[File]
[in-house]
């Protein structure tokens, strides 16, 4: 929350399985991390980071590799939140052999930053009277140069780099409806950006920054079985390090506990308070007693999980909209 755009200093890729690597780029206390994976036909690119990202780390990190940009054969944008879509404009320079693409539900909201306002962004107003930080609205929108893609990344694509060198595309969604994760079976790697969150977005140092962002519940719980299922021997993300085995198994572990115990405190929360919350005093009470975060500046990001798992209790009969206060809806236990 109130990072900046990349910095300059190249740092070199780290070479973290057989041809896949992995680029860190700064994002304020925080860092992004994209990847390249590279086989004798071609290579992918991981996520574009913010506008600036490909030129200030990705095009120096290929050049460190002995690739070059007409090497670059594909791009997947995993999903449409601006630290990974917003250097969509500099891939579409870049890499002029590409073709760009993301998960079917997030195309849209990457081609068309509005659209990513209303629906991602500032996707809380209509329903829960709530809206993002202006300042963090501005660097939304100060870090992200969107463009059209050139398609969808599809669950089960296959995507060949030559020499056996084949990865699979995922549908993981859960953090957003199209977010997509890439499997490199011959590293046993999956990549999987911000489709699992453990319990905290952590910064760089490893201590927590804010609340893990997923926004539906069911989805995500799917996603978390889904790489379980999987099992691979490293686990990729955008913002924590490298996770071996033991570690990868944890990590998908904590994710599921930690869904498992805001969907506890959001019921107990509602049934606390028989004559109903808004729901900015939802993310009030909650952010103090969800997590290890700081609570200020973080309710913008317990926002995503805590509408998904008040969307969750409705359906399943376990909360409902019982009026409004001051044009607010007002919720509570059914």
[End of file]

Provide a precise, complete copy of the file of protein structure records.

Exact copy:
[in-house]
């Protein structure tokens, strides 16, 4: 929350399985991390980071590799939140052999930053009277140069780099409806950006920054079985390090506990308070007693999980909209 755009200093890729690597780029206390994976036909690119990202780390990190940009054969944008879509404009320079693409539900909201306002962004107003930080609205929108893609990344694509060198595309969604994760079976790697969150977005140092962002519940719980299922021997993300085995198994572990115990405190929360919350005093009470975060500046990001798992209790009969206060809806236990 109130990072900046990349910095300059190249740092070199780290070479973290057989041809896949992995680029860190700064994002304020925080860092992004994209990847390249590279086989004798071609290579992918991981996520574009913010506008600036490909030129200030990705095009120096290929050049460190002995690739070059007409090497670059594909791009997947995993999903449409601006630290990974917003250097969509500099891939579409870049890499002029590409073709760009993301998960079917997030195309849209990457081609068309509005659209990513209303629906991602500032996707809380209509329903829960709530809206993002202006300042963090501005660097939304100060870090992200969107463009059209050139398609969808599809669950089960296959995507060949030559020499056996084949990865699979995922549908993981859960953090957003199209977010997509890439499997490199011959590293046993999956990549999987911000489709699992453990319990905290952590910064760089490893201590927590804010609340893990997923926004539906069911989805995500799917996603978390889904790489379980999987099992691979490293686990990729955008913002924590490298996770071996033991570690990868944890990590998908904590994710599921930690869904498992805001969907506890959001019921107990509602049934606390028989004559109903808004729901900015939802993310009030909650952010103090969800997590290890700081609570200020973080309710913008317990926002995503805590509408998904008040969307969750409705359906399943376990909360409902019982009026409004001051044009607010007002919720509570059914």